It’s been 400 years since beavers were hunted out of London, but with waters on the rise due to climate change, it’s their time to shine once more — beginning with the reintroduction of Sigourney and Justin Beaver.

Dam-med If They Don’t

March 17 marked the return of the beaver at Enfield’s Forty Hall Farm, two years after Enfield Council and London Climate Change Partnership nailed down a plan to help alleviate major flash flooding that has pained the city in recent years.

Though generally known as a rainy city, London’s downpours have gone from gloomy to grim, with LCCP’s deputy chair Bob Ward expressing concern that the city’s flood risk has turned life-threatening.

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According to a July 2021 report, the city experienced more than the total month’s average rain on several individual days. Along with flooding more than 1,000 homes, the influx of water forced hospital and train station closures.

“There is now a real risk of people drowning, particularly in basement flats if a major flash flood occurred in the middle of the night,” Ward told the Observer.

From Hunted to Heroes

Despite their ancestors being hunted to near-extinction for their coats and musk during the days of Billy Shakespeare, two chosen beavers — a male from a similar project in Yorkshire and a wild Scottish female, temporarily named Justin Beaver and Sigourney Beaver — have made a comeback as the key to the city’s plan to mitigate the flooding.

We’re not sure how Hailey will feel about this, but the Council hopes Sigourney and Justin will immediately get to work making beaver babies who can help them build an empire of dams, chomp down trees, and bring some new wildlife neighbors to the area.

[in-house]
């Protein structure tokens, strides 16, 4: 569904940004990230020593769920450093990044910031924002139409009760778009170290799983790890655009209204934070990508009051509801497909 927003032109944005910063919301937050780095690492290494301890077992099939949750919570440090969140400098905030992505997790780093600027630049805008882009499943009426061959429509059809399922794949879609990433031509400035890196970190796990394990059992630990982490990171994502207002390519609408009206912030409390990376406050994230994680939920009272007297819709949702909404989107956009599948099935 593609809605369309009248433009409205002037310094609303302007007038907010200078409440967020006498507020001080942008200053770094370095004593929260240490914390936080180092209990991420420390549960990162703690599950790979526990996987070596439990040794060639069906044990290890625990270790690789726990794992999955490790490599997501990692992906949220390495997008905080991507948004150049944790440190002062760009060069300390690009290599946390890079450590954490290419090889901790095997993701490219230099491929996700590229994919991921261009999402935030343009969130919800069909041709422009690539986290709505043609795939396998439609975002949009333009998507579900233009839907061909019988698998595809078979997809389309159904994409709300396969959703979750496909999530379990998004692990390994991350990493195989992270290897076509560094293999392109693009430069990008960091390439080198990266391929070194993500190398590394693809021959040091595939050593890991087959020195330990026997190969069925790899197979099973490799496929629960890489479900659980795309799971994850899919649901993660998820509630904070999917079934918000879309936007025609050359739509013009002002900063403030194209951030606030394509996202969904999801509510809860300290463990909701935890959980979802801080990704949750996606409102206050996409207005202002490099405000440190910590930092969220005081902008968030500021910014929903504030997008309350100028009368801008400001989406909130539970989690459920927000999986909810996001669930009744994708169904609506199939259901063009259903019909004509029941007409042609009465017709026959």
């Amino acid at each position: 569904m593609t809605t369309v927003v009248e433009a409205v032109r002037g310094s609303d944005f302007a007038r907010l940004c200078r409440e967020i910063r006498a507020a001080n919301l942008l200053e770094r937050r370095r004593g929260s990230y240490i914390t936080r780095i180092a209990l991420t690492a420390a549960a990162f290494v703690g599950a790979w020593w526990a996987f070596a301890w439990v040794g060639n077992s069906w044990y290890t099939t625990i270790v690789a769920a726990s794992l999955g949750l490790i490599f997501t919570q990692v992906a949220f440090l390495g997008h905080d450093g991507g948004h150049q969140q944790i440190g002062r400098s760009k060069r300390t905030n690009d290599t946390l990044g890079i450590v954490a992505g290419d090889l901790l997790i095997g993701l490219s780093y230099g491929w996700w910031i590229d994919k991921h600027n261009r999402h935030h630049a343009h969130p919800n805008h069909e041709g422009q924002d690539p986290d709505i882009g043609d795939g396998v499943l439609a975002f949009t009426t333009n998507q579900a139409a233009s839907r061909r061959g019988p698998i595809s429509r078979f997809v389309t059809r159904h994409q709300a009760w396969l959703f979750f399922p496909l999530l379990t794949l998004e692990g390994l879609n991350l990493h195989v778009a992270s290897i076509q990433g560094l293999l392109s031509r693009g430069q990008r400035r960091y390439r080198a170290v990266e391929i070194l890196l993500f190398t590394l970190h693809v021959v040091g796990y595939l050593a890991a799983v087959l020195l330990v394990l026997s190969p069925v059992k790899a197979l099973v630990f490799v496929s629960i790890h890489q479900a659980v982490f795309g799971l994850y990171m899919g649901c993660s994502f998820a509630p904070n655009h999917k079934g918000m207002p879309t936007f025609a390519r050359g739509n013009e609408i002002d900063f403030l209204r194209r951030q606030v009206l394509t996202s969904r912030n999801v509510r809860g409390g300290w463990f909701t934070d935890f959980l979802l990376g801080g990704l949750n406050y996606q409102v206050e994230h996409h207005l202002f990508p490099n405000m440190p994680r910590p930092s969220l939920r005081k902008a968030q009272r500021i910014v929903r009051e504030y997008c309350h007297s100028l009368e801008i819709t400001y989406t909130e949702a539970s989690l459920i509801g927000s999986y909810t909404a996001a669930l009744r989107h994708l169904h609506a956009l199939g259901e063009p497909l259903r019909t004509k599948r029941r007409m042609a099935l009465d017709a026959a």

If all goes as planned, these new habitats will ultimately slow down and filter the wetland waters, reducing flooding downstream.

The Secretion to Success

If beavers are so usefully ecologically, why would anyone want to hunt them? To put it simply: their sweet butts!

If you ever find yourself wandering the woods and get a whiff of vanilla, it’s likely the mark of a beaver. They mark their territory by leaving behind castoreum, a gooey secretion found in their castor sacs, which happen to be located right next to their anal glands. What sets beavers apart from other animals is that rather than emitting a putrid smell that sends humans running, their signature scent is that of musky vanilla, perfect for bottling.

(a) Carcass of a beaver, showing the location of the cut to be made to remove castor sacs and anal glands. (b) Castor sacs and anal glands exposed, showing where the cut should be made to separate the sets of glands.

Though less common these days, for over 80 years, the sweet secretion of the beaver was squeezed from its tushy and used in imitation vanilla, beauty products, and even whiskey.

Beaver musk is recognized as safe by the FDA, but due to the ick factor of how it’s retrieved, is typically listed as “natural flavor.”

Beaver Fever

The celebration of Justin and Sigourney’s release into the enclosure was pretty sweet itself, with London Mayor Sadiq Khan joining on the festivities with a video posted on Twitter.

Naturally, Justin Beaver made a splash immediately upon being released from his carrier, diving straight into his new pond. Sigourney was a bit more reserved, needing to be coaxed out before eventually entering a shallow stream and making way to meet her new beau.

For all you Beav-lievers out there, there are plans for a public “beaver cam” to go live once the duo has had time to bond.

By Meghan Yani, contributor for


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